The Interestings

The Interestings

Large Print - 2013
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The summer that Nixon resigns, six teenagers at a summer camp for the arts become inseparable. Decades later the bond remains powerful, but so much else has changed. The kind of creativity that is rewarded at age fifteen is not always enough to propel someone through life at age thirty. Their friendships endure and even prosper, but also underscore the differences in their fates, in what their talents have become, and the shapes their lives have taken. (Bestseller)
Publisher: Detroit : Wheeler Publishing, a part of Gale, Cengage Learning, 2013
Edition: Large print edition
ISBN: 9781410462206
141046220X
Call Number: LARGE PRINT F WOLITZER
Characteristics: 789 pages (large print) ; 23 cm

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From Library Staff

The tale of six inseparable friends who bond at summer camp. A 2014 On the Same Page selection.


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oliviaghersen
Oct 15, 2019

Great read. Loved following the characters throughout their years as opposed to just having a snippet in their lives. Really well written.

a
Alexandra_KK
Aug 06, 2019

Overall, a nice read, good but not great. Quite an interesting storyline, well-developed characters. A bit slow-paced and boring at places.

s
sgcf
Jul 24, 2019

Wolitzer is a very fine writer who richly details the lives of the 6 main characters from teenage-hood, through adulthood to retirement age. Along the way they become nuanced, real-life people who change, struggle, encounter joy and sorrows – people we can relate to. Through the characters’ various interests the author weaves in topics of power/wealth structures, friendship, 1980s HIV/AIDS, autism, foreign child labour, and rape culture. Very worthwhile read.

t
Tica77
Apr 25, 2019

This book is well written and reads well and quickly. The six friends whose lives are described over a thirty year period are very believable. Meeting at summer camp in the early seventies, four of those characters remain friends throughout despite the notoriety of one of them. Throughout, Jules struggles in this friendship where the bonds are very close but the discrepancy in the earnings of Ethan and Ash and her own brings out feelings of envy and insecurity, feelings she tries to change. The denouement is unexpected but the bonds remain tight. Enjoyable.

r
reader925
Mar 01, 2019

I kept going, hoping it would get better. I finally finished this book, but felt as if I’d wasted my time. I found this group of characters maddening and the whole story unredeeming.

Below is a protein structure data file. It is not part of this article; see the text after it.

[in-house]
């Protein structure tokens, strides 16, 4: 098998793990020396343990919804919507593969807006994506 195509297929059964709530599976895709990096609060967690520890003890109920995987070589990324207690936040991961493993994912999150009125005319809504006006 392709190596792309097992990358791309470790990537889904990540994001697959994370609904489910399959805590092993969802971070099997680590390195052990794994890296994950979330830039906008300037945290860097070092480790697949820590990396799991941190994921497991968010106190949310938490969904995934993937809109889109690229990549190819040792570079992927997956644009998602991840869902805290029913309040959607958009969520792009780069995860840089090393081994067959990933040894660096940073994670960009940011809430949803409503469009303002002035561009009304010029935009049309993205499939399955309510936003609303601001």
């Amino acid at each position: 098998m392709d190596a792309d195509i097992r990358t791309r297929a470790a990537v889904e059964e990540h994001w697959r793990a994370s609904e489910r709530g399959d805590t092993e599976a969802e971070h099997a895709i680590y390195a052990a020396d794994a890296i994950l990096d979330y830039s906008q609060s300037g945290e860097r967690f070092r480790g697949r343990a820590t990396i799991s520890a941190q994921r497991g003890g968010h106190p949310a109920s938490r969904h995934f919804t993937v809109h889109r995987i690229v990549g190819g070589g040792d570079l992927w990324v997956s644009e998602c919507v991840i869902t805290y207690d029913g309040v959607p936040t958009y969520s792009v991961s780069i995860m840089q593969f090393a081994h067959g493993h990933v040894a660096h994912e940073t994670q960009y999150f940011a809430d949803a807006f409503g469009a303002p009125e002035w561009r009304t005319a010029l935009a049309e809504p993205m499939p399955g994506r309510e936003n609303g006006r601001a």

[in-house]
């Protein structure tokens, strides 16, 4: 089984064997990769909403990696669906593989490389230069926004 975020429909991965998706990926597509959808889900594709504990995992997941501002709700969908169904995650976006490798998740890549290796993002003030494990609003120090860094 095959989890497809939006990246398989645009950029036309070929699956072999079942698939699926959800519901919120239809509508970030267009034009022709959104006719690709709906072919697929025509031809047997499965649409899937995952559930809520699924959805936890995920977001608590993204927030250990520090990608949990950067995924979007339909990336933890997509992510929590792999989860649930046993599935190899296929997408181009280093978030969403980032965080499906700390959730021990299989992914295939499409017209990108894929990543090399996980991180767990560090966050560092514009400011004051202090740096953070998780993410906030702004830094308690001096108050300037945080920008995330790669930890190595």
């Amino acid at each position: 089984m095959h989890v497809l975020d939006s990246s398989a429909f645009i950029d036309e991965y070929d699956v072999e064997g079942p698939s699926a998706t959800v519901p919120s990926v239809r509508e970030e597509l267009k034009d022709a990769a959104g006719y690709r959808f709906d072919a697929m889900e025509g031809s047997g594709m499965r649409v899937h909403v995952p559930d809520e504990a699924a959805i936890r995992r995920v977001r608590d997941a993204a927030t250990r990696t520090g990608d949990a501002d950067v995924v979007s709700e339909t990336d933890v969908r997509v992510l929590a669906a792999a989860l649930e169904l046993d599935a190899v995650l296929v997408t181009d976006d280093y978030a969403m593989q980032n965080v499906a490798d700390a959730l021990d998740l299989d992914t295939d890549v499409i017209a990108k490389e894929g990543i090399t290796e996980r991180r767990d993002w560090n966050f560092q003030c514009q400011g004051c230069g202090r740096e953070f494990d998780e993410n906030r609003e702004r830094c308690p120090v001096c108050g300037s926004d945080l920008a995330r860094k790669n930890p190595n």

l
lukasevansherman
Oct 05, 2018

"Slowly, the movement away from the creative, and toward the creativity of money, was becoming increasingly visible."
New Yorker Meg Wolitzer has been writing novels for a while, but 2013's "The Interestings" brought her to the attention of a wider audience. Six teenagers meet at a summer camp in the 70s, which is a formative experience for them all, and they stay friends, even as their lives diverge in many ways. It could be cliched, but Wolitzer creates fully realized and nuanced characters and deftly weaves all the story lines together while exploring big themes (without being heavy-handed). A great novel. I also really admired her latest, "The Female Persuasion."

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EAHarris
Jul 17, 2018

I found this book incredibly draggy. The characters were not very interesting and it was hard to care what happened to them. There was little plot, though I slogged on and finally finished it.

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swheeler89
Jan 30, 2018

Hidden gem. Wolitzer develops these characters phenomenally, tracking friends in the coming of age from high school through middle age. Honestly, thought this was a non-fiction work because the characters were so believable and she wove it into historical events so well. Almost has a Forest Gump meets the big city vibe. One of my best reads of the year.

v
vancouverville
Apr 03, 2017

Like pretty much anything with an ensemble cast, this book has a lot of characters to love, or to like, or to not like very much. It's a coming of age story that follows shifting fortunes and relationships. I just wanted to keep reading.

t
Telingro
Apr 01, 2017

I really enjoyed this book— it was like a chronicle of these friends and families, but one that was so raw and realistic. Certainly, the last chapter gave a solid conclusion, though left me a bit wanting, in terms of "yes, everyone got what they deserved, but is life so cruel and convoluted in reality?". Being young, it certainly gave an eye-opening perspective into a life that is at once full of envy, truths and lies, joys and successes, but also a very real illustration of what insight one gains as their world expands in width and depth.

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siammarino Oct 11, 2014

As a teenager, Julie (Jules) Jacobson has a life-changing summer at the Spirit-in-the-Woods camp. There she meets an incredibly talented young animator, Ethan Figman, and a girl named Ash who will become her best friend. While she keeps up with her camp friends throughout her life, her relationship with them changes. Envy of their success and wealth is a burden to her and prevents her from being happy and enjoying her many blessings including a loving husband and healthy daughter. Life doesn't always go the way you want it to, but it's still interesting!

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